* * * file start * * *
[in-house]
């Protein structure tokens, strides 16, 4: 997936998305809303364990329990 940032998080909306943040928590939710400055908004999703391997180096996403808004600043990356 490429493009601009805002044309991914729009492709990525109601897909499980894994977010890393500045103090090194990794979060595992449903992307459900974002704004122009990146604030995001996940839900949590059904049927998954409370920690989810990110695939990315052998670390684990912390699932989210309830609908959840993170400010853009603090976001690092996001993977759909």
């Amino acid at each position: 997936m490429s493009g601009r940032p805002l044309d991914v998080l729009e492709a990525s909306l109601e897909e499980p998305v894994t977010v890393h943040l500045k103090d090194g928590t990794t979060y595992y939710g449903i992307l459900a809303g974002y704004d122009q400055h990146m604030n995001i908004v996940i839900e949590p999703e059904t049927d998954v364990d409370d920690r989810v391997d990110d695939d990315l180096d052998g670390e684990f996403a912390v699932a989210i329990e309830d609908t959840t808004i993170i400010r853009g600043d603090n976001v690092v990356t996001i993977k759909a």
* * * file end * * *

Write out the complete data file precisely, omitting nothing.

[in-house]
């Protein structure tokens, strides 16, 4: 997936998305809303364990329990 940032998080909306943040928590939710400055908004999703391997180096996403808004600043990356 490429493009601009805002044309991914729009492709990525109601897909499980894994977010890393500045103090090194990794979060595992449903992307459900974002704004122009990146604030995001996940839900949590059904049927998954409370920690989810990110695939990315052998670390684990912390699932989210309830609908959840993170400010853009603090976001690092996001993977759909």
């Amino acid at each position: 997936m490429s493009g601009r940032p805002l044309d991914v998080l729009e492709a990525s909306l109601e897909e499980p998305v894994t977010v890393h943040l500045k103090d090194g928590t990794t979060y595992y939710g449903i992307l459900a809303g974002y704004d122009q400055h990146m604030n995001i908004v996940i839900e949590p999703e059904t049927d998954v364990d409370d920690r989810v391997d990110d695939d990315l180096d052998g670390e684990f996403a912390v699932a989210i329990e309830d609908t959840t808004i993170i400010r853009g600043d603090n976001v690092v990356t996001i993977k759909a």